03 May 2016

No matter where you live, the weather can cause havoc to your home and property. Many remember the massive storm in 2010 that hit Perth and caused over a $1 billion in damages.

While many got reimbursed through state and provincial governments, money could never replace some of the personal items that were damaged and destroyed.

No matter where you live, the weather can cause havoc to your home and property. Many remember the massive storm in 2010 that hit Perth and caused over a $1 billion in damages. While many got reimbursed through state and provincial governments, money could never replace some of the personal items that were damaged and destroyed. With climate change, we can expect more and more strange and sudden storms to hit with more regularity. Protecting your home from a storm is vital to prevent damage to your home and property. Here are some ways that you can stormproof your home to keep your home and valuable belongings safe.

CHECK THE ROOF AND GUTTERS

Your roof and gutter system are important when preventing damage from storms. Do a walk around your house checking for any damage or problems with the roofing and the gutters. For the roof, you would be looking for loose or damaged shingles or anything up there that might get flushed down to the gutters and cause a blockage. Get up on a ladder and check the gutters for and obstructions, and clean them every six months. You do not want water backing up in your downspouts and causing problems. Those downspouts should also empty out at least 10 feet from your home to keep water well away and prevent flooding too close to your home.

PUT EVERYTHING AWAY

It may have been a beautiful day spent outside with nary a cloud in the sky, but everything you’ve used in your yard that isn’t fastened to something else should be put away. Lawn chairs and tables can become projectiles if the wind builds up, and you don’t want one crashing through your patio doors. If your propane tank is empty, even your barbecue may be too light to stand tall against the wind. Place it in a storage shed or fasten it the house or fence, of even weighed down with bags filled with sand.

TRIM BACK

Keep any hedges trimmed back, especially if they are close to your home. You’ll want to cut down branches as well that might smash into your home if they break off from the tree. If there are any dead trees near your home, then remove them completely. They are much easier to uproot than live ones, and can cause massive damage to your home or vehicles.

STORM SHUTTERS AND WINDOWS

Replace all your windows with storm windows, and have storm shutters installed as extra protection. Regular glass can break just with very high winds, so the double-paned variety is much better for storms. Shutters will protect against damage from projectiles and offer another layer of protecting against water getting in. You can also add a special window film to help keep in heat in case of extreme temperatures.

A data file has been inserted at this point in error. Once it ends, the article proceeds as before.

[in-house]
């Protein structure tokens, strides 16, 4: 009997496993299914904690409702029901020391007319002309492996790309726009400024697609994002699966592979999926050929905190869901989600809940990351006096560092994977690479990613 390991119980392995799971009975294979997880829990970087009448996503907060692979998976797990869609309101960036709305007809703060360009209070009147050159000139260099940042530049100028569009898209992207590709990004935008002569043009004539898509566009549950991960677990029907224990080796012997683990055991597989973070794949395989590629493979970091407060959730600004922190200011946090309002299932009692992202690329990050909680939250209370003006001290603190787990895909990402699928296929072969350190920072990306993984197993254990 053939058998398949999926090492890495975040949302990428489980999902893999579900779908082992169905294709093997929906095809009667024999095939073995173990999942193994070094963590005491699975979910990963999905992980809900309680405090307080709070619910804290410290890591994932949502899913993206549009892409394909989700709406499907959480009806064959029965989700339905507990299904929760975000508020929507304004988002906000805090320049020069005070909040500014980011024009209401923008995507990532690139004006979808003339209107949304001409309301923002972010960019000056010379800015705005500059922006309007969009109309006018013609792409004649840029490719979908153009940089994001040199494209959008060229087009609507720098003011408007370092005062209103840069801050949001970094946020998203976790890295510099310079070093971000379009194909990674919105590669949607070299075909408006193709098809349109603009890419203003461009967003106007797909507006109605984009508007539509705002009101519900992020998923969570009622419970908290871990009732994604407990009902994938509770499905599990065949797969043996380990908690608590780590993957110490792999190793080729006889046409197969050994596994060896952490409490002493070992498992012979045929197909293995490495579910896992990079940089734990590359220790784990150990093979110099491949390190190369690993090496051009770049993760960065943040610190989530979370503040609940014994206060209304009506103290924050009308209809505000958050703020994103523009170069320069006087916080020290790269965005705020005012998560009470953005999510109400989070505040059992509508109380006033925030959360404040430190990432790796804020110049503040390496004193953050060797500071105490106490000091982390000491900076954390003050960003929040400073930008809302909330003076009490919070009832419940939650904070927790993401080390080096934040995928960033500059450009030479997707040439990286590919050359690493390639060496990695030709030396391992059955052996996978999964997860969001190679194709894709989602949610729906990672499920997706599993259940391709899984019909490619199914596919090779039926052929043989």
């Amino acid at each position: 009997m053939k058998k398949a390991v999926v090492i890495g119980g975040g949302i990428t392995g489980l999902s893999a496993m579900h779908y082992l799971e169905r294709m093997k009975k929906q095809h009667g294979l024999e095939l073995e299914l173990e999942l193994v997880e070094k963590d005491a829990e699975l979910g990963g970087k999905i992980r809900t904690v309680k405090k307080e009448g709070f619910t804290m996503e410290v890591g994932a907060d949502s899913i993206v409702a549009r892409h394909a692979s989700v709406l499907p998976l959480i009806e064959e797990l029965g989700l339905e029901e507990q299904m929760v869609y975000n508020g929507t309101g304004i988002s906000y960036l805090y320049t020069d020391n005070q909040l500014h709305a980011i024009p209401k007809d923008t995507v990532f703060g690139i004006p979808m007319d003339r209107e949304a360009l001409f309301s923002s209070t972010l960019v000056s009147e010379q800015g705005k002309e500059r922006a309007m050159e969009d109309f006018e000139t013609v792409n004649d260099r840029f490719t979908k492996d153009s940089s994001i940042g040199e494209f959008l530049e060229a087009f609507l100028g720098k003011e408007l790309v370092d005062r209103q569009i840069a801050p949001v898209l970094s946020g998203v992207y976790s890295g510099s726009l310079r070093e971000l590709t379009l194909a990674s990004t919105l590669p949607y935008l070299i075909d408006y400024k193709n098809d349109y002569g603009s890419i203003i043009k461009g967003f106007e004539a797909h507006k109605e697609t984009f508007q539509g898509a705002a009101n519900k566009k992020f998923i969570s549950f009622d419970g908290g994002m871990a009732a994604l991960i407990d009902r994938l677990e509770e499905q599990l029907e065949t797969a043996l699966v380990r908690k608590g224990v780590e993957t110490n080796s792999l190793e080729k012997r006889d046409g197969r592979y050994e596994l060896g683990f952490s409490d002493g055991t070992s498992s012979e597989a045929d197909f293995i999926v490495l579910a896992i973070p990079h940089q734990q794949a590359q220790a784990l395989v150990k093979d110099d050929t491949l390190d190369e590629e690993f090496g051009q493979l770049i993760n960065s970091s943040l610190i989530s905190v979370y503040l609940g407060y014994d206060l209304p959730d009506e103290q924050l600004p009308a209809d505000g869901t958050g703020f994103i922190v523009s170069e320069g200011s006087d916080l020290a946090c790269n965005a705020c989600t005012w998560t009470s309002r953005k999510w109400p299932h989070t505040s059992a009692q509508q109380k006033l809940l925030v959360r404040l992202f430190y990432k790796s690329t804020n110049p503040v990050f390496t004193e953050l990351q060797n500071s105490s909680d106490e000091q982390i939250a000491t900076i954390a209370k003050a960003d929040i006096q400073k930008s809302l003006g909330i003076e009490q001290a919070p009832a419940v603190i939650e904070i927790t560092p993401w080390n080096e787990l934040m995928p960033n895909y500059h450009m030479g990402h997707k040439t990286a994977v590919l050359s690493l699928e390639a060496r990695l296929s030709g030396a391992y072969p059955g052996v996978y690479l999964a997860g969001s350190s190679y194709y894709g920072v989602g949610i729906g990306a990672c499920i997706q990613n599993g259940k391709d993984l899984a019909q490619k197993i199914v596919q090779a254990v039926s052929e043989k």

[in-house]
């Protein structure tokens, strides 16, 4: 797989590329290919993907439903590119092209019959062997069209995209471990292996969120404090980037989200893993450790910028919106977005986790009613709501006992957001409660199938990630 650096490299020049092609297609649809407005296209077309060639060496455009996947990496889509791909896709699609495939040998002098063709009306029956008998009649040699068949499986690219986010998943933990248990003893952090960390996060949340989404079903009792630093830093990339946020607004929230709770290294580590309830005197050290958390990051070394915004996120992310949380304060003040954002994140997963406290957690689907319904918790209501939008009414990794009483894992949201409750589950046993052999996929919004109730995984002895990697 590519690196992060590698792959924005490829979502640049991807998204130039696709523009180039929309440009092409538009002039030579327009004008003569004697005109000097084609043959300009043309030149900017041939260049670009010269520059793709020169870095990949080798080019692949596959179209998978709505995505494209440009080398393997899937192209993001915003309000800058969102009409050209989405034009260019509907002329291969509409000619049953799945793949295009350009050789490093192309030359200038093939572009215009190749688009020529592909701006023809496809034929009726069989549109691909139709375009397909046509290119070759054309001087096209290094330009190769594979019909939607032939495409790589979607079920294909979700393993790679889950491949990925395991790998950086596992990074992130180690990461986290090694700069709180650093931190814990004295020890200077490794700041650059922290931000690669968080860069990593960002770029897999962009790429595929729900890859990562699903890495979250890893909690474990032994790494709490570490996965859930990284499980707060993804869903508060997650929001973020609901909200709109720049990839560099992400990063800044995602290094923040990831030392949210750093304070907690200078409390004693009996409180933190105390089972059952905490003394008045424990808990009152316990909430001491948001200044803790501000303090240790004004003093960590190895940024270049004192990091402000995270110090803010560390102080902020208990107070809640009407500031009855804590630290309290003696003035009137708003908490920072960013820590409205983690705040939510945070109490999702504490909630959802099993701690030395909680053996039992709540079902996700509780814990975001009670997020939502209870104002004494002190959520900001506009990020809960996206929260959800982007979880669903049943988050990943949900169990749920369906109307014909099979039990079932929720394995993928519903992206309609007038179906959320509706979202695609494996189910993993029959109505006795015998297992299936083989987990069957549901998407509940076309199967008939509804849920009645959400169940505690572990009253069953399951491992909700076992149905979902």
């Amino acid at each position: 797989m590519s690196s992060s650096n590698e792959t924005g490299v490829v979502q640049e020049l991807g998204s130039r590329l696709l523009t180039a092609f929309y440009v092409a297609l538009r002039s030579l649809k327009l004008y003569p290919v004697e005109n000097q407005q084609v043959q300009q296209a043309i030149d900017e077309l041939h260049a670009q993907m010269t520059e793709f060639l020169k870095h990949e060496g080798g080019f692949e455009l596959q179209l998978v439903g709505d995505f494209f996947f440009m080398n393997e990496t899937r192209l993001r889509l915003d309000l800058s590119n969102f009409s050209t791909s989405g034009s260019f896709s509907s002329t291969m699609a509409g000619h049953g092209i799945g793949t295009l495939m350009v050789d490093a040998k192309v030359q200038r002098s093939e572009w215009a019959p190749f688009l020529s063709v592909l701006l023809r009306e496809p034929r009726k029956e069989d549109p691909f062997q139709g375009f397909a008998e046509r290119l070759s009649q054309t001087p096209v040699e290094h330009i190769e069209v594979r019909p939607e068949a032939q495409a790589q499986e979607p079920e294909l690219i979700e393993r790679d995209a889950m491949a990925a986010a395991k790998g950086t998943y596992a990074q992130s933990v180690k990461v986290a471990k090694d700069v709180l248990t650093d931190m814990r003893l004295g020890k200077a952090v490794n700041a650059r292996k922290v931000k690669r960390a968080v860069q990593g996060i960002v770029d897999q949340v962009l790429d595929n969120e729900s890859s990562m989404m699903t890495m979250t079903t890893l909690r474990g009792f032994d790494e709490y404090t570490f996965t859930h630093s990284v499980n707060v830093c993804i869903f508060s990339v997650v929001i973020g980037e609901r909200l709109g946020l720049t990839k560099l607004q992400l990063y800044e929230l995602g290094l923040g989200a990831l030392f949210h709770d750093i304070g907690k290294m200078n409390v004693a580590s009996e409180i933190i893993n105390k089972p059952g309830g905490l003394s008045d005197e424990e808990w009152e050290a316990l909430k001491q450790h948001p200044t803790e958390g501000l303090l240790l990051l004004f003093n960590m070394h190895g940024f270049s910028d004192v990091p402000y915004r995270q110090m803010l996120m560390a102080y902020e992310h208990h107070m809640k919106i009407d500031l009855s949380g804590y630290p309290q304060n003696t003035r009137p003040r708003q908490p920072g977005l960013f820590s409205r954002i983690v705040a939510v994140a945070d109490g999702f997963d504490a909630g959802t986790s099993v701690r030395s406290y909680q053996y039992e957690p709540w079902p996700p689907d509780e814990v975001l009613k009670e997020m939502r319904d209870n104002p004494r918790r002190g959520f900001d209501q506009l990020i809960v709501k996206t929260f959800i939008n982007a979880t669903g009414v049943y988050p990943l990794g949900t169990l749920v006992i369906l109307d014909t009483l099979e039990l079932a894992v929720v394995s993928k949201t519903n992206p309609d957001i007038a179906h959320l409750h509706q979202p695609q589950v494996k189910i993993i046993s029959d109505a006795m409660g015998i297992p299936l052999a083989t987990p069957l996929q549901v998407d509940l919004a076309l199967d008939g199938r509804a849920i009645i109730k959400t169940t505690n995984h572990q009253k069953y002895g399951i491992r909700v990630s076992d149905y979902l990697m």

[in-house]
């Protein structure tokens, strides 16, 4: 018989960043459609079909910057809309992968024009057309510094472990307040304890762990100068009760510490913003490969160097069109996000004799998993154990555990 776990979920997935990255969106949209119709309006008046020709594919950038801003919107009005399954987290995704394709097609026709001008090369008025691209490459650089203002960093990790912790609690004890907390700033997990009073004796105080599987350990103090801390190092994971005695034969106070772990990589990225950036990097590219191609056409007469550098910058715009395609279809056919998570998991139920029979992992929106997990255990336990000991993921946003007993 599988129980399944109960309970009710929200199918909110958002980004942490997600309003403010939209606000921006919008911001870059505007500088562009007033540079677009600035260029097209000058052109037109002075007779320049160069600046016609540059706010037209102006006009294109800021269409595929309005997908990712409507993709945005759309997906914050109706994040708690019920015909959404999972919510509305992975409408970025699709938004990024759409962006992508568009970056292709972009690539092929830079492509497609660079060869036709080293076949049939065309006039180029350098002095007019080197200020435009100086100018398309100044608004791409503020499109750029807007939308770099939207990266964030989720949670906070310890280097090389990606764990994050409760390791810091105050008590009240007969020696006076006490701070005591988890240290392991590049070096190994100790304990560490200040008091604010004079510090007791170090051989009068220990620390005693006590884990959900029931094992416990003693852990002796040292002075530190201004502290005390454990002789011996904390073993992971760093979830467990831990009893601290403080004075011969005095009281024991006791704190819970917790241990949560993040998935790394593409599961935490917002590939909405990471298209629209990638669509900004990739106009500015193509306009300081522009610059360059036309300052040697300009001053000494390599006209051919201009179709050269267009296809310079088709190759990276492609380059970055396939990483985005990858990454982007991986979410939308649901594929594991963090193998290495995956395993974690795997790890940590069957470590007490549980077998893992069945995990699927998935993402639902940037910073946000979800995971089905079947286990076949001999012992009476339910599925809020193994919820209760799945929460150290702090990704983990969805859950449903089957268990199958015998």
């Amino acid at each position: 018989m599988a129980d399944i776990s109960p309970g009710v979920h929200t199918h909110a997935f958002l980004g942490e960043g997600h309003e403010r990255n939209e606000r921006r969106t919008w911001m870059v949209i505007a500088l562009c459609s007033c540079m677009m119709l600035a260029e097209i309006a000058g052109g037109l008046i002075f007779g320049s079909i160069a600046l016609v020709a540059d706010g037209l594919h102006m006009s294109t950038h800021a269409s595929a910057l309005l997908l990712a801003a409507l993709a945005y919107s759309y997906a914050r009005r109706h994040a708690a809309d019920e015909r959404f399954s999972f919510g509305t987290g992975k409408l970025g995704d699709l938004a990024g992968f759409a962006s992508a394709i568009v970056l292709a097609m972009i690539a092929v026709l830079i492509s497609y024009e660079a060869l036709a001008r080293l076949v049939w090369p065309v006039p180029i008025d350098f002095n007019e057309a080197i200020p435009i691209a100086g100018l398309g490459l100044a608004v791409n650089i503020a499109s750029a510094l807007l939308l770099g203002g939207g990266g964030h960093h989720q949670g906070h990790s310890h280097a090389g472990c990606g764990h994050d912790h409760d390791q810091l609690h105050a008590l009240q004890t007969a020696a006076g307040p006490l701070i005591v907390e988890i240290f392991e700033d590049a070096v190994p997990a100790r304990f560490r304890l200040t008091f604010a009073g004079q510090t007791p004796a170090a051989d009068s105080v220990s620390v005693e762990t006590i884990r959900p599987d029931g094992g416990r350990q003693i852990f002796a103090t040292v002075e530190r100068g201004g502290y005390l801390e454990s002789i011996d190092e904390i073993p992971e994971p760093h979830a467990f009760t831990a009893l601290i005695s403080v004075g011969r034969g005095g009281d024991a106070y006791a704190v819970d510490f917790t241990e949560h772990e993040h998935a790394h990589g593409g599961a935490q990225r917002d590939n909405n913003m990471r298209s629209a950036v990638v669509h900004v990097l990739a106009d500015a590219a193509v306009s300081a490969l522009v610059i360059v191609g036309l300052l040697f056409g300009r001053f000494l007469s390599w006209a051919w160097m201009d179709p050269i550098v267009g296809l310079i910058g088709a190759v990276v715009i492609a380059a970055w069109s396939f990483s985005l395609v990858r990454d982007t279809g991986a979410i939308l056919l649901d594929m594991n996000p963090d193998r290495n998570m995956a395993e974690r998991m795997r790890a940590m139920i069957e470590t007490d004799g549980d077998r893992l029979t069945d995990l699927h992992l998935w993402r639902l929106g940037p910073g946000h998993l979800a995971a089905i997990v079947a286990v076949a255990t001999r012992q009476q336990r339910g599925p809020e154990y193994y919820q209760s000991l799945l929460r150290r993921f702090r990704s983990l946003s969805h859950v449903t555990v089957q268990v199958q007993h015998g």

ELECTRICAL SAFETY

Hopefully, your electrical outlets are at least 12 inches above the ground to make it more difficult for them to be damaged by flooding. Since there is the risk of power surges from lightning strikes, all of your appliances should be plugged into surge protectors, or else they could get ruined or damaged. Despite that precaution, if you’re at home when the storm hits, it’s never a bad idea to unplug your appliances just in case.

Now that you’ve prepared your home for a storm, there are certain things you should do immediately before and while the storm is hitting.

BE INFORMED

Keep your eyes and ears on news sites and radio to hear any updates about the storm, and whether there is anything unusual about which to be worried. You never know when there might be an evacuation order. You should also know for sure when a storm is passed. You don’t want to go outside when you think it’s over, only to get blasted shortly after by the second wave.

SECURE YOUR PETS

Secure any pet doors you might have to the outside, and keep your pets safe inside. Try and prevent them from being anywhere that might get flooded, like the basement. Even if they might survive any flooding, you don’t want to risk yourself trying to rescue them. If you can, make sure to park your vehicles in a covered area like a garage or carport.

ESSENTIALS

There are certain essentials that every homeowner should have when a storm hits. Prepare a list of emergency contact numbers in case the power goes out and your phone dies. You should also have a kit with anything you might need, such as medications, baby food, and important documents. There should be a first-aid kit easily available, and a flashlight with extra batteries. Make sure to have non-perishable food and bottled water on hand as well.

Storms are going to happen. Follow these tips to make sure that you’re prepared the next time one threatens your home.